Another book which had virtually the same style and theme was Siti Nurbaja by Marah Rusli, which appeared in 1922. Yet in this novel an interesting new development was already apparent: the question of educational background as a factor in character was added to the basic social protest and was probed at length. Too much, in fact; Marah Rusli frequently interrupted his narrative to insert advice to the reader; he let his characters make speeches to the point that parts of the book were hardly believable. This didactic tendency, which has been a common feature in our modern writing, actually has its roots in old Malay literature. Indeed, even now one cannot say that Indonesian literature has freed itself entirely from its ancestral prototypes.

The principal character in the novel Wrong Upbringing of Abdul Muis (written in 1928) revealed the results of the growing contact and conflict between Western culture and our own. The formal education which Indonesians were now getting in school brought far-reaching consequences and many kinds of friction. Hanafi, the hero of Abdul Muis’ book, is a young man with a Western education. He is married to a European but the marriage runs aground and Hanafi returns to his mother’s home to marry a girl from among his own kind. Later he commits suicide because he feels that he has become a foreigner in his own land. In Wrong Upbringing the author portrayed the dangers in the meeting of East and West, analyzing a problem for which there could be no immediate solution.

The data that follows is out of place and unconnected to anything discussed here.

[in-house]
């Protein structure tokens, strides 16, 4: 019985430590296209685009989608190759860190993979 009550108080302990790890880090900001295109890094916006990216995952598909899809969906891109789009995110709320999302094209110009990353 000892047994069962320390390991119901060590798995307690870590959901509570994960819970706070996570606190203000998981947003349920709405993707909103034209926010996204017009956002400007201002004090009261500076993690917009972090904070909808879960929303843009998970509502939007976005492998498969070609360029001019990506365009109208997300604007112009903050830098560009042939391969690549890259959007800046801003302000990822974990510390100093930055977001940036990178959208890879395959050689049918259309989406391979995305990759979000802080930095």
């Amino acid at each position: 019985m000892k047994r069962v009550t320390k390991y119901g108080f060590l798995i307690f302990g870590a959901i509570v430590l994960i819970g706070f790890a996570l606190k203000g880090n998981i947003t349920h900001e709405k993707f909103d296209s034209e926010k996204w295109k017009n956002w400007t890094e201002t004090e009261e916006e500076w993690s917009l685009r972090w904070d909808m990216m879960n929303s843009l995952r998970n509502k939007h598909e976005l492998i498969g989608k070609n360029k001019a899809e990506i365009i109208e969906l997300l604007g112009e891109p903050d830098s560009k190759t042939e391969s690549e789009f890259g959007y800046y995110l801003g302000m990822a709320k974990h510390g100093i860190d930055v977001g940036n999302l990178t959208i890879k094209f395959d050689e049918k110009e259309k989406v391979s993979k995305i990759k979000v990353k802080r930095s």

THE activity of writers such as Siregar, Rusli, and Muis was only a preface to the full flowering of our modern literary movement, which may perhaps be dated from the founding in 1933 of the literary periodical Pudjangga Baru in Jakarta. This magazine was pioneered by Sutan Takdir Alisjahbana, Armijn Pane, Sanusi Pane, and Amir Hamzah, all of whom are still flourishing. This group was later given the name “the Generation of ‘33.” In the pages of Pudjangga Baru Armijn Pané and Alisjahbana discussed old Malay poetry which, they said flatly, had no character whatsoever. Alisjahbana, with his Western tendencies (he had studied in Germany), believed that our people, if they hoped to progress, would have to face towards the West and follow its example. As a matter of fact, the influence on Indonesian writers of such figures as T. S. Eliot, Hemingway, Steinbeck, Gide, Sartre, St. Exupery, and Rilke has indeed been considerable. By and large, Indonesian writers have felt most attached to English literature, followed by French and Russian, a good deal of which appeared in translation both before and after the Second World War.